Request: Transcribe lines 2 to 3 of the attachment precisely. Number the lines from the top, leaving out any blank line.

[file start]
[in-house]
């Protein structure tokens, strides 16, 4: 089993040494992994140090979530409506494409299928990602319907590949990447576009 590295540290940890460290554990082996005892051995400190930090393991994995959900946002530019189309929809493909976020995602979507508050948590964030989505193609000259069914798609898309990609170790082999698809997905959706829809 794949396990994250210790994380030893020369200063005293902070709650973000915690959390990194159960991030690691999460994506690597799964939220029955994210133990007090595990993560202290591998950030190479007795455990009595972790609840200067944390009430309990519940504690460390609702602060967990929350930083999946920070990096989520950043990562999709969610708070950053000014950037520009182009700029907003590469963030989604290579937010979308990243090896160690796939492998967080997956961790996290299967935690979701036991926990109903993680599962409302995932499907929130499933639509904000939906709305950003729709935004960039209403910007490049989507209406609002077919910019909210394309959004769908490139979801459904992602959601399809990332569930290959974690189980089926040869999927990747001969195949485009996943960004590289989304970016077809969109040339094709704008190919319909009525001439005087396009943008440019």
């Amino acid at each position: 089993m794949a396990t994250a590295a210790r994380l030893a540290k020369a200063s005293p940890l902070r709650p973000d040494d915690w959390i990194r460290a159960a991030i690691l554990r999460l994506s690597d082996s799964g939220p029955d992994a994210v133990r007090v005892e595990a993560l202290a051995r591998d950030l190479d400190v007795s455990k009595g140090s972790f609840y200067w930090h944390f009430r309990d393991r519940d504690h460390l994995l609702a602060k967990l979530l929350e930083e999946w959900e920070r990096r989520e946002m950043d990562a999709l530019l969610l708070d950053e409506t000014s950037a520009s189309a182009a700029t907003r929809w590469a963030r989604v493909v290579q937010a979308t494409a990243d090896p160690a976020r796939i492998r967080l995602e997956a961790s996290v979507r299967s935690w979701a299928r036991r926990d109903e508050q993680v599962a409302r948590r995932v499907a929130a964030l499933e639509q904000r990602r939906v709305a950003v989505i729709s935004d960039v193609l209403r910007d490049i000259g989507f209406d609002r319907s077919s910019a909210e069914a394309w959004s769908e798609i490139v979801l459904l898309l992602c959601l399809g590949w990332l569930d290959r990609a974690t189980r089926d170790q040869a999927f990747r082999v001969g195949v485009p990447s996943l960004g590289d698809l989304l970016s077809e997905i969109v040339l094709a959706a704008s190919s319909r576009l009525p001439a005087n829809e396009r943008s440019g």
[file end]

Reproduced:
């Protein structure tokens, strides 16, 4: 089993040494992994140090979530409506494409299928990602319907590949990447576009 590295540290940890460290554990082996005892051995400190930090393991994995959900946002530019189309929809493909976020995602979507508050948590964030989505193609000259069914798609898309990609170790082999698809997905959706829809 794949396990994250210790994380030893020369200063005293902070709650973000915690959390990194159960991030690691999460994506690597799964939220029955994210133990007090595990993560202290591998950030190479007795455990009595972790609840200067944390009430309990519940504690460390609702602060967990929350930083999946920070990096989520950043990562999709969610708070950053000014950037520009182009700029907003590469963030989604290579937010979308990243090896160690796939492998967080997956961790996290299967935690979701036991926990109903993680599962409302995932499907929130499933639509904000939906709305950003729709935004960039209403910007490049989507209406609002077919910019909210394309959004769908490139979801459904992602959601399809990332569930290959974690189980089926040869999927990747001969195949485009996943960004590289989304970016077809969109040339094709704008190919319909009525001439005087396009943008440019």
């Amino acid at each position: 089993m794949a396990t994250a590295a210790r994380l030893a540290k020369a200063s005293p940890l902070r709650p973000d040494d915690w959390i990194r460290a159960a991030i690691l554990r999460l994506s690597d082996s799964g939220p029955d992994a994210v133990r007090v005892e595990a993560l202290a051995r591998d950030l190479d400190v007795s455990k009595g140090s972790f609840y200067w930090h944390f009430r309990d393991r519940d504690h460390l994995l609702a602060k967990l979530l929350e930083e999946w959900e920070r990096r989520e946002m950043d990562a999709l530019l969610l708070d950053e409506t000014s950037a520009s189309a182009a700029t907003r929809w590469a963030r989604v493909v290579q937010a979308t494409a990243d090896p160690a976020r796939i492998r967080l995602e997956a961790s996290v979507r299967s935690w979701a299928r036991r926990d109903e508050q993680v599962a409302r948590r995932v499907a929130a964030l499933e639509q904000r990602r939906v709305a950003v989505i729709s935004d960039v193609l209403r910007d490049i000259g989507f209406d609002r319907s077919s910019a909210e069914a394309w959004s769908e798609i490139v979801l459904l898309l992602c959601l399809g590949w990332l569930d290959r990609a974690t189980r089926d170790q040869a999927f990747r082999v001969g195949v485009p990447s996943l960004g590289d698809l989304l970016s077809e997905i969109v040339l094709a959706a704008s190919s319909r576009l009525p001439a005087n829809e396009r943008s440019g």